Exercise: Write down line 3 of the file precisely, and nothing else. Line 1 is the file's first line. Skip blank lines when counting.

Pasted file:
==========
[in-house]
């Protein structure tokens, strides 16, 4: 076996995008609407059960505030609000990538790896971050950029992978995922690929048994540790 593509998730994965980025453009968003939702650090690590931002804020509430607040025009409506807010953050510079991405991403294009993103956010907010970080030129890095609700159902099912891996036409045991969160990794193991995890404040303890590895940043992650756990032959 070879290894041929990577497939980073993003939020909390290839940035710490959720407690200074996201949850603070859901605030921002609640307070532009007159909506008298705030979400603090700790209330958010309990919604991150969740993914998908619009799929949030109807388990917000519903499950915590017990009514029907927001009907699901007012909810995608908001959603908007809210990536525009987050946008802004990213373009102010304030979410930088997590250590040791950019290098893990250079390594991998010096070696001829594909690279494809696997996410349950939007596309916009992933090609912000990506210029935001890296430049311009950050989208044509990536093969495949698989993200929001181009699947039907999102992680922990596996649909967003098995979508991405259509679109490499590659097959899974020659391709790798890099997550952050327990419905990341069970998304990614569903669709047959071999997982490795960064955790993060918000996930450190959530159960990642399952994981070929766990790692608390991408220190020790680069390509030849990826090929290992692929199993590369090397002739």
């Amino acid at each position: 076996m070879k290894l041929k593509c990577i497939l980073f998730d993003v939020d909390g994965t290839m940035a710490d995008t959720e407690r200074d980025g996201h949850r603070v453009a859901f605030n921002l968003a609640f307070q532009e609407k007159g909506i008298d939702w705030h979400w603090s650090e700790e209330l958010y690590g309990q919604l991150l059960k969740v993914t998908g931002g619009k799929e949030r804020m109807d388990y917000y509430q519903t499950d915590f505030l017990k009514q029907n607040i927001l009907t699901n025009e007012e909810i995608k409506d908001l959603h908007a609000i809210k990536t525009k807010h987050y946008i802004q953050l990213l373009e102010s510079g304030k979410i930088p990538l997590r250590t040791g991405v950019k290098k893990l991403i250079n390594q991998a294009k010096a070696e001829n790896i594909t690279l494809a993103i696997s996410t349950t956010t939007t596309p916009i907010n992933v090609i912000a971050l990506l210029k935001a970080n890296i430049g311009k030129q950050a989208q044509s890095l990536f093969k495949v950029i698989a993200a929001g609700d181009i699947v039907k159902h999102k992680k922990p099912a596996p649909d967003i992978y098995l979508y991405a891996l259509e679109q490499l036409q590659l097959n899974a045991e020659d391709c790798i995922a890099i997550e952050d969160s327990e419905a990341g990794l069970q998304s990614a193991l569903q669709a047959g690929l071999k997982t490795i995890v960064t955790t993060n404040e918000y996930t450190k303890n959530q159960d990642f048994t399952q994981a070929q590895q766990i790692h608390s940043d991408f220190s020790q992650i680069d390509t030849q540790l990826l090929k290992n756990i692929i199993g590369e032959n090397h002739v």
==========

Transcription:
């Amino acid at each position: 076996m070879k290894l041929k593509c990577i497939l980073f998730d993003v939020d909390g994965t290839m940035a710490d995008t959720e407690r200074d980025g996201h949850r603070v453009a859901f605030n921002l968003a609640f307070q532009e609407k007159g909506i008298d939702w705030h979400w603090s650090e700790e209330l958010y690590g309990q919604l991150l059960k969740v993914t998908g931002g619009k799929e949030r804020m109807d388990y917000y509430q519903t499950d915590f505030l017990k009514q029907n607040i927001l009907t699901n025009e007012e909810i995608k409506d908001l959603h908007a609000i809210k990536t525009k807010h987050y946008i802004q953050l990213l373009e102010s510079g304030k979410i930088p990538l997590r250590t040791g991405v950019k290098k893990l991403i250079n390594q991998a294009k010096a070696e001829n790896i594909t690279l494809a993103i696997s996410t349950t956010t939007t596309p916009i907010n992933v090609i912000a971050l990506l210029k935001a970080n890296i430049g311009k030129q950050a989208q044509s890095l990536f093969k495949v950029i698989a993200a929001g609700d181009i699947v039907k159902h999102k992680k922990p099912a596996p649909d967003i992978y098995l979508y991405a891996l259509e679109q490499l036409q590659l097959n899974a045991e020659d391709c790798i995922a890099i997550e952050d969160s327990e419905a990341g990794l069970q998304s990614a193991l569903q669709a047959g690929l071999k997982t490795i995890v960064t955790t993060n404040e918000y996930t450190k303890n959530q159960d990642f048994t399952q994981a070929q590895q766990i790692h608390s940043d991408f220190s020790q992650i680069d390509t030849q540790l990826l090929k290992n756990i692929i199993g590369e032959n090397h002739v």